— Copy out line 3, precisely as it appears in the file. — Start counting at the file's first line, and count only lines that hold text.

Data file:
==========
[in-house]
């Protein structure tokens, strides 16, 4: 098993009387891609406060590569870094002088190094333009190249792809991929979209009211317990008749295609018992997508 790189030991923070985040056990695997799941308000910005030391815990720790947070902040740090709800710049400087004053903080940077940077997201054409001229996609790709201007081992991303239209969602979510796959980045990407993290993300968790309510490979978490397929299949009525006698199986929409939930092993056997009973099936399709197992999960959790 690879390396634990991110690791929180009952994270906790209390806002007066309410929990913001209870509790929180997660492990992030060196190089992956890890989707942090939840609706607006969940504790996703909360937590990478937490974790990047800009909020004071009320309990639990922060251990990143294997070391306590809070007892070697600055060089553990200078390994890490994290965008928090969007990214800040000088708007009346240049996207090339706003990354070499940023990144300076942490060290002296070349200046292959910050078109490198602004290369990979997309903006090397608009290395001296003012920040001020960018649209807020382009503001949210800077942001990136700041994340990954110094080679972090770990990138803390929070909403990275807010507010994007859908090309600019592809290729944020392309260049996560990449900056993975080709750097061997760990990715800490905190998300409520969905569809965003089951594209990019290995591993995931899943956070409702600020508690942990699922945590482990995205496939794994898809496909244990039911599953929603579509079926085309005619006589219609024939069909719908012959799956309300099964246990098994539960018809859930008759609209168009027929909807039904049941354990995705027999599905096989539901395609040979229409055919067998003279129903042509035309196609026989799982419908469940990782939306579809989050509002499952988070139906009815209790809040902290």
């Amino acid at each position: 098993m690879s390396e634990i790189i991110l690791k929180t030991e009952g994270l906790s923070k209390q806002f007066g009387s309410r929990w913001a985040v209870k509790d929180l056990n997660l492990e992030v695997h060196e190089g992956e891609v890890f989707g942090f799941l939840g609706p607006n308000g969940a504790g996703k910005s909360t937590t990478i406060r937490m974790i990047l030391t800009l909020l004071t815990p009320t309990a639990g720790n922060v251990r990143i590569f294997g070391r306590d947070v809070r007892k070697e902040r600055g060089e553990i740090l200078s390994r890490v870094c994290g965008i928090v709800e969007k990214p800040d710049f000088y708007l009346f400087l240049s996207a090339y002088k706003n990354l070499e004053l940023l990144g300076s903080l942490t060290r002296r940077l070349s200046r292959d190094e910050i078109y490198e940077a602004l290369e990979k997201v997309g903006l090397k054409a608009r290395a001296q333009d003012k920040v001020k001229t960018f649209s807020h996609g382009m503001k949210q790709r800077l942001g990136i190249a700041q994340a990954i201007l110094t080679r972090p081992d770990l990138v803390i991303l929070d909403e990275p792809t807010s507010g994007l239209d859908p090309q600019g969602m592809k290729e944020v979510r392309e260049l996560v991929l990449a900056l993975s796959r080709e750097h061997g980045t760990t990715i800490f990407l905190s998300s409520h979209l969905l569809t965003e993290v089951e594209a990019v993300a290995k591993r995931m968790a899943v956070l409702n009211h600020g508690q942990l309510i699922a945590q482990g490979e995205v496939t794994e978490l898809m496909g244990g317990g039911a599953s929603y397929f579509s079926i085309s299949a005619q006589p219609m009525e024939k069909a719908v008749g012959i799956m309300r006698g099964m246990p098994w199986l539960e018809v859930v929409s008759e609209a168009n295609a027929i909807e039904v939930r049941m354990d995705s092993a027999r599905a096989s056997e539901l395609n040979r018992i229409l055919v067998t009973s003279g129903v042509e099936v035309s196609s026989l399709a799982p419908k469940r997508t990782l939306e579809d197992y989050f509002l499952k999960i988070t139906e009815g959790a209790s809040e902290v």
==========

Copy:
């Amino acid at each position: 098993m690879s390396e634990i790189i991110l690791k929180t030991e009952g994270l906790s923070k209390q806002f007066g009387s309410r929990w913001a985040v209870k509790d929180l056990n997660l492990e992030v695997h060196e190089g992956e891609v890890f989707g942090f799941l939840g609706p607006n308000g969940a504790g996703k910005s909360t937590t990478i406060r937490m974790i990047l030391t800009l909020l004071t815990p009320t309990a639990g720790n922060v251990r990143i590569f294997g070391r306590d947070v809070r007892k070697e902040r600055g060089e553990i740090l200078s390994r890490v870094c994290g965008i928090v709800e969007k990214p800040d710049f000088y708007l009346f400087l240049s996207a090339y002088k706003n990354l070499e004053l940023l990144g300076s903080l942490t060290r002296r940077l070349s200046r292959d190094e910050i078109y490198e940077a602004l290369e990979k997201v997309g903006l090397k054409a608009r290395a001296q333009d003012k920040v001020k001229t960018f649209s807020h996609g382009m503001k949210q790709r800077l942001g990136i190249a700041q994340a990954i201007l110094t080679r972090p081992d770990l990138v803390i991303l929070d909403e990275p792809t807010s507010g994007l239209d859908p090309q600019g969602m592809k290729e944020v979510r392309e260049l996560v991929l990449a900056l993975s796959r080709e750097h061997g980045t760990t990715i800490f990407l905190s998300s409520h979209l969905l569809t965003e993290v089951e594209a990019v993300a290995k591993r995931m968790a899943v956070l409702n009211h600020g508690q942990l309510i699922a945590q482990g490979e995205v496939t794994e978490l898809m496909g244990g317990g039911a599953s929603y397929f579509s079926i085309s299949a005619q006589p219609m009525e024939k069909a719908v008749g012959i799956m309300r006698g099964m246990p098994w199986l539960e018809v859930v929409s008759e609209a168009n295609a027929i909807e039904v939930r049941m354990d995705s092993a027999r599905a096989s056997e539901l395609n040979r018992i229409l055919v067998t009973s003279g129903v042509e099936v035309s196609s026989l399709a799982p419908k469940r997508t990782l939306e579809d197992y989050f509002l499952k999960i988070t139906e009815g959790a209790s809040e902290v």